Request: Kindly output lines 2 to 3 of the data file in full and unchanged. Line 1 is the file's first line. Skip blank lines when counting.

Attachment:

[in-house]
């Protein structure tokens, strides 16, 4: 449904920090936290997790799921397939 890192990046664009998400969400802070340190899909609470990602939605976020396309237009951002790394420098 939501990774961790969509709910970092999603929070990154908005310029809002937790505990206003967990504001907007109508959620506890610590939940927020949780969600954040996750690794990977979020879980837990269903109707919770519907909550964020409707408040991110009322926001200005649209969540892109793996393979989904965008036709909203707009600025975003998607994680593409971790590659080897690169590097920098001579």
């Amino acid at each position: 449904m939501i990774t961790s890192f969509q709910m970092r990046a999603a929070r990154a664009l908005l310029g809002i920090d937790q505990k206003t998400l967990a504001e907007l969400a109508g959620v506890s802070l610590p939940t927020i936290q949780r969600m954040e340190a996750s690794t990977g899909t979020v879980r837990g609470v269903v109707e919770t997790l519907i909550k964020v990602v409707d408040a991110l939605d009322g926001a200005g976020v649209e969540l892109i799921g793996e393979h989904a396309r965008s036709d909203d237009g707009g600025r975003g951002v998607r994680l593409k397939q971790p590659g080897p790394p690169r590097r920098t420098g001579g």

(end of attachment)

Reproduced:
């Protein structure tokens, strides 16, 4: 449904920090936290997790799921397939 890192990046664009998400969400802070340190899909609470990602939605976020396309237009951002790394420098 939501990774961790969509709910970092999603929070990154908005310029809002937790505990206003967990504001907007109508959620506890610590939940927020949780969600954040996750690794990977979020879980837990269903109707919770519907909550964020409707408040991110009322926001200005649209969540892109793996393979989904965008036709909203707009600025975003998607994680593409971790590659080897690169590097920098001579």
């Amino acid at each position: 449904m939501i990774t961790s890192f969509q709910m970092r990046a999603a929070r990154a664009l908005l310029g809002i920090d937790q505990k206003t998400l967990a504001e907007l969400a109508g959620v506890s802070l610590p939940t927020i936290q949780r969600m954040e340190a996750s690794t990977g899909t979020v879980r837990g609470v269903v109707e919770t997790l519907i909550k964020v990602v409707d408040a991110l939605d009322g926001a200005g976020v649209e969540l892109i799921g793996e393979h989904a396309r965008s036709d909203d237009g707009g600025r975003g951002v998607r994680l593409k397939q971790p590659g080897p790394p690169r590097r920098t420098g001579g």